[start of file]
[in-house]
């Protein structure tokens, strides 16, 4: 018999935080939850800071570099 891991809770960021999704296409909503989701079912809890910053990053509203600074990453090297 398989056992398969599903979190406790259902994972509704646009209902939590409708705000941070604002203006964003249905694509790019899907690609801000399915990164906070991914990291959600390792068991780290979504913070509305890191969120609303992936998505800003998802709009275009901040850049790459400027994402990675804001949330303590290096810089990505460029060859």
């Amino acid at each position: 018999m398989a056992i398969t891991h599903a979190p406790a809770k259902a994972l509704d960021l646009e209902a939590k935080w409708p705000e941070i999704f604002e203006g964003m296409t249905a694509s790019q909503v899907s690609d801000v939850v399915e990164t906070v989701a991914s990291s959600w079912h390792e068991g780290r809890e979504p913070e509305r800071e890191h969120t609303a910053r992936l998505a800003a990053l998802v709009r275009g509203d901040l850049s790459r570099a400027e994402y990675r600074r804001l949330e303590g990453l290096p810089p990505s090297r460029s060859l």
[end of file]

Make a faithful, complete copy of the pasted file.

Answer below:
[in-house]
């Protein structure tokens, strides 16, 4: 018999935080939850800071570099 891991809770960021999704296409909503989701079912809890910053990053509203600074990453090297 398989056992398969599903979190406790259902994972509704646009209902939590409708705000941070604002203006964003249905694509790019899907690609801000399915990164906070991914990291959600390792068991780290979504913070509305890191969120609303992936998505800003998802709009275009901040850049790459400027994402990675804001949330303590290096810089990505460029060859």
């Amino acid at each position: 018999m398989a056992i398969t891991h599903a979190p406790a809770k259902a994972l509704d960021l646009e209902a939590k935080w409708p705000e941070i999704f604002e203006g964003m296409t249905a694509s790019q909503v899907s690609d801000v939850v399915e990164t906070v989701a991914s990291s959600w079912h390792e068991g780290r809890e979504p913070e509305r800071e890191h969120t609303a910053r992936l998505a800003a990053l998802v709009r275009g509203d901040l850049s790459r570099a400027e994402y990675r600074r804001l949330e303590g990453l290096p810089p990505s090297r460029s060859l």